New Irving Hall became popular at a time when there were “thirty different halls between Houston and Grand streets, east of the Bowery – i.e., one every two and a half blocks,” writes Mario Matti in his book Gateway to the Promised Land: Ethnic Cultures on New York’s Lower East Side. New Irving Hall set itself apart as a meeting place for the surrounding Russian and Jewish immigrant communities. (At the time of the 1890 census, New York County had 1.5 million residents, 42 percent of whom were born in other countries.) Sabbath school anniversaries, weddings, and cultural events were held in the building. On July 12, 1895, it was there Hebrew citizens gathered to protest against the Board of Education, which “did not appoint a Hebrew as a school trustee for the Tenth Ward,” according to a report in the New York Times, even though “nearly 95 per cent of the children attending the schools in that ward are Hebrews.”

The venue was a dance hall that gained a reputation for its criminal and prostitute clientele. In the hall’s employ was the notorious New York gangster Monk Eastman, who worked as a bouncer and kept order with “the huge bludgeon he carried, the blackjack in his pocket, and the brass knuckles on both hands,” writes Neil Hanson in his book Monk Eastman: The Gangster Who Became a War Hero.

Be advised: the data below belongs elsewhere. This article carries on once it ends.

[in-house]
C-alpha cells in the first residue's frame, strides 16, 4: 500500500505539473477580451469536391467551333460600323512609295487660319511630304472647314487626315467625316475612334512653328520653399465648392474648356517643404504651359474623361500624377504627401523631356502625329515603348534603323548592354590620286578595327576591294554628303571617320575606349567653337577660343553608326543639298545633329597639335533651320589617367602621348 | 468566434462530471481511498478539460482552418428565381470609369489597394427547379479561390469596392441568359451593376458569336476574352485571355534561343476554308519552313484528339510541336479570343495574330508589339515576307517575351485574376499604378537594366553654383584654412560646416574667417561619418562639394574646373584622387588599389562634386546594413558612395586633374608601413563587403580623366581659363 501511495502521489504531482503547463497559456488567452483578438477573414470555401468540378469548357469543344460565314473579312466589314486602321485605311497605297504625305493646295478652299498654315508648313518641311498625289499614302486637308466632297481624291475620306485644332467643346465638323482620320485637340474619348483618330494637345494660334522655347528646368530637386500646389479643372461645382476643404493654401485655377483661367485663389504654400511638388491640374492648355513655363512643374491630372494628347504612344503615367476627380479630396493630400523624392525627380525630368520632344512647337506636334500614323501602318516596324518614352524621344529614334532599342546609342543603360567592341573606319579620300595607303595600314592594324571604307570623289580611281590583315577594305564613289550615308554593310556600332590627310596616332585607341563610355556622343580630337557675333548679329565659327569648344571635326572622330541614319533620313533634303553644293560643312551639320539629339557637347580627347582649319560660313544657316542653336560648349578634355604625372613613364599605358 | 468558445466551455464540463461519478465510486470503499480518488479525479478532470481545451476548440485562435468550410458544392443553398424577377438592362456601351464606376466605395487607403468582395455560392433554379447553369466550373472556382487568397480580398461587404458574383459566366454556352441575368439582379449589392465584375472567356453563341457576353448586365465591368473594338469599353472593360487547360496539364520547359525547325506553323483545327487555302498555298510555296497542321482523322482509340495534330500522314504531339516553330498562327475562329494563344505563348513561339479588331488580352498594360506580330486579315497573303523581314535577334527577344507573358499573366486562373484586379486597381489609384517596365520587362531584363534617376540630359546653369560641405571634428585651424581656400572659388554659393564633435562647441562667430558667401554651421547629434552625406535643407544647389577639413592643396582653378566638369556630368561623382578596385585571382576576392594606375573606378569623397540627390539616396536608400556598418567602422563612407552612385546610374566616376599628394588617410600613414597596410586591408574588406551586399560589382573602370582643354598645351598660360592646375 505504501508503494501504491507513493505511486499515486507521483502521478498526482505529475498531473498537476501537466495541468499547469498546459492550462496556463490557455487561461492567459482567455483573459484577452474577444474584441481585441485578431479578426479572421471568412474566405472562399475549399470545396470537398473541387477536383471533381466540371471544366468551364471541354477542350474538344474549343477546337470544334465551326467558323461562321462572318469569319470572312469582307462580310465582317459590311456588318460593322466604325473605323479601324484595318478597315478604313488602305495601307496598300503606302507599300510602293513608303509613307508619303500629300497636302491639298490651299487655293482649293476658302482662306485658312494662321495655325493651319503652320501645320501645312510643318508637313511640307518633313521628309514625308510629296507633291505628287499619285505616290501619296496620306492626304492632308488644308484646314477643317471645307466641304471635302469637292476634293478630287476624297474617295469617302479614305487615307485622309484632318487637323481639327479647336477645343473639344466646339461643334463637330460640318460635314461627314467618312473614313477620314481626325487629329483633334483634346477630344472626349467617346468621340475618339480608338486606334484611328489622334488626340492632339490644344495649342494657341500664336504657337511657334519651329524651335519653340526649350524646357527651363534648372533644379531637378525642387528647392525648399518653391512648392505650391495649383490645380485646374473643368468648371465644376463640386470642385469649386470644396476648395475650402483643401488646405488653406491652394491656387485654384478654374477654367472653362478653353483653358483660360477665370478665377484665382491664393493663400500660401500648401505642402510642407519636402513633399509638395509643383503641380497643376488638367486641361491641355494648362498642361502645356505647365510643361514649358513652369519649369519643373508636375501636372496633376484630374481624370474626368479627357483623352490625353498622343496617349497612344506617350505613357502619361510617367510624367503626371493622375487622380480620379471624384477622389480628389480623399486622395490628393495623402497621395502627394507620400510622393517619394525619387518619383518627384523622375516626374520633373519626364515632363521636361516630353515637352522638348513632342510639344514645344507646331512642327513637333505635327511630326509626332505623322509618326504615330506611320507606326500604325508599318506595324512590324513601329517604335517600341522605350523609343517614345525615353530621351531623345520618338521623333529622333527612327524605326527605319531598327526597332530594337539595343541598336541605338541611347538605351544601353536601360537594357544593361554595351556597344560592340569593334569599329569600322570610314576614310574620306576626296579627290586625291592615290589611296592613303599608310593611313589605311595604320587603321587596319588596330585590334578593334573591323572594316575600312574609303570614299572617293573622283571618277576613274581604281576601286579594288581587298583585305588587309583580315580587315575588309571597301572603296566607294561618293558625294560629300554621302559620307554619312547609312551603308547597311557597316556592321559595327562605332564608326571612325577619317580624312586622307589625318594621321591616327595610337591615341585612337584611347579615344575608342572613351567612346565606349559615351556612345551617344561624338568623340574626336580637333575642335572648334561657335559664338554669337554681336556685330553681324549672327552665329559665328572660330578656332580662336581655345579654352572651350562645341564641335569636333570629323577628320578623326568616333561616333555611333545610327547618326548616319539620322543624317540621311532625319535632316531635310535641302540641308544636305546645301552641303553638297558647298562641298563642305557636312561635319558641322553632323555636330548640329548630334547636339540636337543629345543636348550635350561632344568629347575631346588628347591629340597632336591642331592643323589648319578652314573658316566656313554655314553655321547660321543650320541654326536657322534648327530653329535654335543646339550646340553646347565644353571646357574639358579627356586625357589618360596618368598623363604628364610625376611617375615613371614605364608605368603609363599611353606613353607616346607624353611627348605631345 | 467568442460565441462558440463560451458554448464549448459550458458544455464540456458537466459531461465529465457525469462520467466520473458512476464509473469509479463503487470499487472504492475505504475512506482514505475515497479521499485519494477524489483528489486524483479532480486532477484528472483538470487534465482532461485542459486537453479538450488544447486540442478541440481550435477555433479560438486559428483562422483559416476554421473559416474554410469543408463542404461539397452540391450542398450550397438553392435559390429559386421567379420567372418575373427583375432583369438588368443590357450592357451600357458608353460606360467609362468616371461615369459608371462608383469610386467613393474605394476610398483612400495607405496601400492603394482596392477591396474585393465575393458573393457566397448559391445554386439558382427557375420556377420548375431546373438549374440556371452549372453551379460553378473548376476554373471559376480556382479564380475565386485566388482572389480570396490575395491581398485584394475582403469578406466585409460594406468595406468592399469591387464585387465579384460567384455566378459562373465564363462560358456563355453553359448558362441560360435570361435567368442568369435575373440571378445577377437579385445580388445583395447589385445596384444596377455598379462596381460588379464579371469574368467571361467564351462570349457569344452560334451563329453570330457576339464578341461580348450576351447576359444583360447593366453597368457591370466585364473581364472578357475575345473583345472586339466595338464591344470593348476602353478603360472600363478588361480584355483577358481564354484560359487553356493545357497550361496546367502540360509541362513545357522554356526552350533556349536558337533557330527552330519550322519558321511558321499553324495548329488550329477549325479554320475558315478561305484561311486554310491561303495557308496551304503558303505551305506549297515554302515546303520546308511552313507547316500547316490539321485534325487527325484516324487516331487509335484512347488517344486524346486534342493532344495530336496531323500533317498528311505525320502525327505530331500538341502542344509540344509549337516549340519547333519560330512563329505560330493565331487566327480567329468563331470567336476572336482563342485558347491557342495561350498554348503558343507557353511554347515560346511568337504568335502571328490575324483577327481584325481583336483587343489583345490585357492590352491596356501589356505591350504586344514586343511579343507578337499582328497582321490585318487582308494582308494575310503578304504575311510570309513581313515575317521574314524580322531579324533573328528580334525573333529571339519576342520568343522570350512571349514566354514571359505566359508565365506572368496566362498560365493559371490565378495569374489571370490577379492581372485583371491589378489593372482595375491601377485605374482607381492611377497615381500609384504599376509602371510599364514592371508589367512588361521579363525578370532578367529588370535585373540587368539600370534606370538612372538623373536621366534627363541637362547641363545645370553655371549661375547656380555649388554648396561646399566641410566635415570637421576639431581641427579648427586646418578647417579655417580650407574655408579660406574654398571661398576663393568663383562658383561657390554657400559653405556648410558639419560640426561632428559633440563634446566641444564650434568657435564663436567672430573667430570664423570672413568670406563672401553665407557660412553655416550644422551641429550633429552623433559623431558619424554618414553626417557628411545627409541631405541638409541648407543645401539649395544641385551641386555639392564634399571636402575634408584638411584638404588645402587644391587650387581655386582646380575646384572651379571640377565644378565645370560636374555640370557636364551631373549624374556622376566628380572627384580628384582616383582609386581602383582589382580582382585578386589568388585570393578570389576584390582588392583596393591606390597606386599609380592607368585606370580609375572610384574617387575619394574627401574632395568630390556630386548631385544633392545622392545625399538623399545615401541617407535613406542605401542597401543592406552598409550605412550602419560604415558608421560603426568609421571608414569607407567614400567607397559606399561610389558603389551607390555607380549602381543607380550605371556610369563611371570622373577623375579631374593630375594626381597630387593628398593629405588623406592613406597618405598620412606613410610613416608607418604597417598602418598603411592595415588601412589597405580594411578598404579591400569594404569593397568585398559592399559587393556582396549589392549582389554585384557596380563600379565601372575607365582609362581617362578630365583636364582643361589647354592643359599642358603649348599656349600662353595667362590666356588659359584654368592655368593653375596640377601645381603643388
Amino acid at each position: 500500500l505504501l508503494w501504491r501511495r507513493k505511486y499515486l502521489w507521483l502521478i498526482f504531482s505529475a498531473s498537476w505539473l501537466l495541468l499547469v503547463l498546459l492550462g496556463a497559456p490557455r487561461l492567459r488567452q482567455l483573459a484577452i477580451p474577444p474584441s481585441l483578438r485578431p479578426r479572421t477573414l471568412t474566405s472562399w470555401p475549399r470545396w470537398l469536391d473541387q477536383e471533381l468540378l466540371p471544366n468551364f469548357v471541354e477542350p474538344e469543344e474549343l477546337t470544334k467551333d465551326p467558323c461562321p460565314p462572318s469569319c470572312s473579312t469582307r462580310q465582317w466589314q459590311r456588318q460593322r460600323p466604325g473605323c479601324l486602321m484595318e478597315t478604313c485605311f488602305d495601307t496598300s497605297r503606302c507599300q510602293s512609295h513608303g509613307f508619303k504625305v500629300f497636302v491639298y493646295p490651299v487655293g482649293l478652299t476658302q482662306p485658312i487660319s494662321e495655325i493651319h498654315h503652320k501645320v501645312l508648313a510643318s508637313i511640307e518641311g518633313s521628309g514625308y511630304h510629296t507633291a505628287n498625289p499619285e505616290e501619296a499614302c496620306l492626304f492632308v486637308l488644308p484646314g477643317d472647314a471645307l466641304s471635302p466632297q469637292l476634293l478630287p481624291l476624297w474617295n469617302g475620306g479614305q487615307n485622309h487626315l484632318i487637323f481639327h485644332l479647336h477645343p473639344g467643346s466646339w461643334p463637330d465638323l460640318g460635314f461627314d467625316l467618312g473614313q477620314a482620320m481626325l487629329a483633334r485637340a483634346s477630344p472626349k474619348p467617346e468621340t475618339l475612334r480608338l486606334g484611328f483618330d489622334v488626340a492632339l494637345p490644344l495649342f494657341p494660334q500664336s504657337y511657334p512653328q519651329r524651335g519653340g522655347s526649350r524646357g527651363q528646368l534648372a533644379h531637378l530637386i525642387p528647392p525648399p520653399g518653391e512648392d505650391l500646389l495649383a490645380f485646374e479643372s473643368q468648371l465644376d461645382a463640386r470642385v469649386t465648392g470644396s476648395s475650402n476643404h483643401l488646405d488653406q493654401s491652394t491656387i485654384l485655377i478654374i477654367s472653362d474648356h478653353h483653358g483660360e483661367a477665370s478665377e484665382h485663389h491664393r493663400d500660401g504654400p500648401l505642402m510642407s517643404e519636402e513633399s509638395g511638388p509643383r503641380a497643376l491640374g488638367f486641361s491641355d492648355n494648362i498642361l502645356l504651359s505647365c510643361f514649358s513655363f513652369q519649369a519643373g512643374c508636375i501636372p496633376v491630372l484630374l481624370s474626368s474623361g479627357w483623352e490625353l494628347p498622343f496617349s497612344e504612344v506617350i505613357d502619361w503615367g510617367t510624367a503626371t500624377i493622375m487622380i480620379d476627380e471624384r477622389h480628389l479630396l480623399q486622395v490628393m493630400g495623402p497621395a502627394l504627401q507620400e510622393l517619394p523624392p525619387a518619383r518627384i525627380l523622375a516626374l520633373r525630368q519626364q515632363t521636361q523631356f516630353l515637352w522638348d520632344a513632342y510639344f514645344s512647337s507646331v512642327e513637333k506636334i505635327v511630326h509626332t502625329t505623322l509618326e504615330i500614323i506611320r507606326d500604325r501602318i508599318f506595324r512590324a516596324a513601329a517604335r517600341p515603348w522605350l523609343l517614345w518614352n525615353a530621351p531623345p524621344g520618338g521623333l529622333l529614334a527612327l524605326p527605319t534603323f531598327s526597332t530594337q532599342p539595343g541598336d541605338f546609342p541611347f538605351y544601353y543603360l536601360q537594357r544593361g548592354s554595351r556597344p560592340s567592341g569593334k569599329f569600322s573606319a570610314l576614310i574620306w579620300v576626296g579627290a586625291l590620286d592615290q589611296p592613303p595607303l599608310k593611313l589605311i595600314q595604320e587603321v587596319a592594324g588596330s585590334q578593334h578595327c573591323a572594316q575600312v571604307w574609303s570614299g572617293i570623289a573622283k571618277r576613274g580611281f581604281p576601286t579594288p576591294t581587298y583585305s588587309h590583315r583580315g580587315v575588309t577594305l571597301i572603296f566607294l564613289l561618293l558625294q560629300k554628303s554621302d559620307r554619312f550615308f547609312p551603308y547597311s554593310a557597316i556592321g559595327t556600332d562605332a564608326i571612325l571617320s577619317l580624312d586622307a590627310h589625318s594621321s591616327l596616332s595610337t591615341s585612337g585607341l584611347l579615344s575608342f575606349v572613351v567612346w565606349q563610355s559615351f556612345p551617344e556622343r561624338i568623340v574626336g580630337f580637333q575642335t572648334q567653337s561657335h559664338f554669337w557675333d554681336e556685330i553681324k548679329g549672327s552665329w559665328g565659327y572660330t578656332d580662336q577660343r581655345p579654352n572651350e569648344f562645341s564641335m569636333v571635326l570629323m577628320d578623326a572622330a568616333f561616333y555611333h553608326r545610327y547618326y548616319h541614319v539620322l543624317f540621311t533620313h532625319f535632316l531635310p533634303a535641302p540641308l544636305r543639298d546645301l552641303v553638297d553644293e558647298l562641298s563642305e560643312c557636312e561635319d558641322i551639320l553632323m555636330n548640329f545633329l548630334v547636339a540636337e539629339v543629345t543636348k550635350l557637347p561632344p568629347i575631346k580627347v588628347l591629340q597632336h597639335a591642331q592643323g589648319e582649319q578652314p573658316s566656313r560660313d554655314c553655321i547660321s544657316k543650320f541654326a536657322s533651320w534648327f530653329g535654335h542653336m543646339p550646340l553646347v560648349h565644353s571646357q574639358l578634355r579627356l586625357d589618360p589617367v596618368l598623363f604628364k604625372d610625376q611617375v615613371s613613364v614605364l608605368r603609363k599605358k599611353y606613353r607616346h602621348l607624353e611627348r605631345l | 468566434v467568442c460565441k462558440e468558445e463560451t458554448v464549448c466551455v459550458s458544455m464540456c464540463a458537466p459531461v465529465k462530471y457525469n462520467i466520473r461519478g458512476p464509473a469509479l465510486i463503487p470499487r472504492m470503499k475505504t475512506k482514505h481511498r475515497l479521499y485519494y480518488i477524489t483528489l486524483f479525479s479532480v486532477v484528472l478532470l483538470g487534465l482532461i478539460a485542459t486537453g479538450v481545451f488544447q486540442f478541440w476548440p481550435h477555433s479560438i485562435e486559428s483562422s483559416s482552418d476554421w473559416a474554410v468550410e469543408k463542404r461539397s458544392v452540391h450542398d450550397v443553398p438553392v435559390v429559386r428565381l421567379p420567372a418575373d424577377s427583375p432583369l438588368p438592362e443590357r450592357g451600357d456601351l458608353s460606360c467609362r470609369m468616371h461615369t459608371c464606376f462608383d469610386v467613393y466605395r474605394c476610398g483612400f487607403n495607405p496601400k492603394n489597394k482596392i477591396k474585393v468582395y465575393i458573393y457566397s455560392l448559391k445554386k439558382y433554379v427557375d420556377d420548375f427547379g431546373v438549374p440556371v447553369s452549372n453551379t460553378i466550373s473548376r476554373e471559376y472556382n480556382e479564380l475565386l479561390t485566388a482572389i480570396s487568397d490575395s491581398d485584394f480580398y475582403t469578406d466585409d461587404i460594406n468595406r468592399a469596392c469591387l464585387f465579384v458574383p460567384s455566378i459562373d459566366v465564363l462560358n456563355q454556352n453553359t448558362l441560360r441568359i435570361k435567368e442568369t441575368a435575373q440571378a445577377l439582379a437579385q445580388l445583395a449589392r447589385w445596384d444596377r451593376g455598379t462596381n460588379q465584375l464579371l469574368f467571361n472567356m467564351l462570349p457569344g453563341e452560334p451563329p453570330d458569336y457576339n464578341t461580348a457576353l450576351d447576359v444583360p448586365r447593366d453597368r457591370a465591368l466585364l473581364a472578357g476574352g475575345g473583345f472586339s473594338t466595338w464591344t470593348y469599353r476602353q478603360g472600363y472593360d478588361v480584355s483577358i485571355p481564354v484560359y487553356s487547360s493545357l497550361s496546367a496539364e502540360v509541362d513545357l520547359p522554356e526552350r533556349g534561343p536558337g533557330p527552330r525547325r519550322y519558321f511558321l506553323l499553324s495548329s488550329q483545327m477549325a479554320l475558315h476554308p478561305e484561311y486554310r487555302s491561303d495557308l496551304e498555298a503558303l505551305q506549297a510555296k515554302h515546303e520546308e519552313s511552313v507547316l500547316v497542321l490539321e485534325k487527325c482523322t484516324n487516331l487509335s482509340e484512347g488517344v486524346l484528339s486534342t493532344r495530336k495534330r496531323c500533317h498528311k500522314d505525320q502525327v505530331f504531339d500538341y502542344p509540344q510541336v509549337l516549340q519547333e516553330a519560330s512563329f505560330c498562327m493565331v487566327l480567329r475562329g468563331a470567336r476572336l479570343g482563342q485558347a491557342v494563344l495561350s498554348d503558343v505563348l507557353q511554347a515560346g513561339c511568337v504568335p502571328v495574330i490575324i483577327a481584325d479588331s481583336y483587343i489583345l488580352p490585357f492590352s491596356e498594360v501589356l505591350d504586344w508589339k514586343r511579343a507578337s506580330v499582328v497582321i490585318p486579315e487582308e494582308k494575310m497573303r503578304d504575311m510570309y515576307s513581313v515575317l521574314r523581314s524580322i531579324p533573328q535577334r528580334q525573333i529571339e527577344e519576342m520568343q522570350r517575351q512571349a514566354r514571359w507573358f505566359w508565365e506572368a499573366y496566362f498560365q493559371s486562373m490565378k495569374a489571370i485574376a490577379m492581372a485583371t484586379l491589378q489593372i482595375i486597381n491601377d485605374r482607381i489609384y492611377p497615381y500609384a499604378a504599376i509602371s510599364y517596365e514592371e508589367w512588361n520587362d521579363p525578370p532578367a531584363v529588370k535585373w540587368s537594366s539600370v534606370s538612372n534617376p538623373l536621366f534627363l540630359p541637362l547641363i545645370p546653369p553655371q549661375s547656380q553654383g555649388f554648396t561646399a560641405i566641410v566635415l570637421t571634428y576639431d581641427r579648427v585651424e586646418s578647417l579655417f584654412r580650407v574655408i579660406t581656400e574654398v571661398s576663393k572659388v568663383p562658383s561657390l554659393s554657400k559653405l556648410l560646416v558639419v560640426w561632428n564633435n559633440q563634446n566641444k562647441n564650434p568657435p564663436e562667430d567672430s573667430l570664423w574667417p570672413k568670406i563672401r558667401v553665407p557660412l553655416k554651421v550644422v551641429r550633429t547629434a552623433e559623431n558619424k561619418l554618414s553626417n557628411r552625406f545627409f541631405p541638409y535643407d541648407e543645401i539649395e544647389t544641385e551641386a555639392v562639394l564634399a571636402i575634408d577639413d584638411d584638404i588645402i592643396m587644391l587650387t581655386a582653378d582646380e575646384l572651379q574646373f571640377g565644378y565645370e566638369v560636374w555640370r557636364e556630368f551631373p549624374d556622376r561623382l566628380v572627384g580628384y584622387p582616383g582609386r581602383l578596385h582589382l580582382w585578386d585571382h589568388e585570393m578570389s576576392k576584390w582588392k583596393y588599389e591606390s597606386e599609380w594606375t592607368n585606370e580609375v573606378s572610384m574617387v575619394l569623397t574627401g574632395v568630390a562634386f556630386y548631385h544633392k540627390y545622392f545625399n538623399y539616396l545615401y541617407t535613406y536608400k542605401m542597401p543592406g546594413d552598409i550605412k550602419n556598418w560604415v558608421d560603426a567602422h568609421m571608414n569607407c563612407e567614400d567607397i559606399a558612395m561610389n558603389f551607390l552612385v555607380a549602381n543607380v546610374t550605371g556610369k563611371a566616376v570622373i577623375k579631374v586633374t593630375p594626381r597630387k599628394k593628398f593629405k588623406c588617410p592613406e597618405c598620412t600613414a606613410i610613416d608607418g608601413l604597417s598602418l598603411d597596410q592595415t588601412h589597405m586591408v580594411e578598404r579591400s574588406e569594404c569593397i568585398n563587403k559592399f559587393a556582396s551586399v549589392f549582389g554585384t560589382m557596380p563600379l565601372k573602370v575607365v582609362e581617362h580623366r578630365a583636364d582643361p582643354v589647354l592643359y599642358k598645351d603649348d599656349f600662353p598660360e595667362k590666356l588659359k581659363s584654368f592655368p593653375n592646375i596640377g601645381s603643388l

Unions and laborers, leftists and radical groups used the hall as a place for strategizing and organizing on their behalf. In 1894, cloakmakers met there to organize a strike of 12,000 garment workers to demand higher wages and a nine-hour work day. In 1901, thousands of Russian nihilist sympathizers met at the hall to denounce Russia’s government as “the most tyrannical in existence.” On May 4, 1902, there was a rally held at the hall for the German anarchist leader Johann “John” Most. Most was celebrating his last night of freedom before turning himself in on a conviction for an article in his paper Freiheit (Freedom) that “advised revolution and murder,” writes author Milton Cantor in his book The First Amendment Under Fire.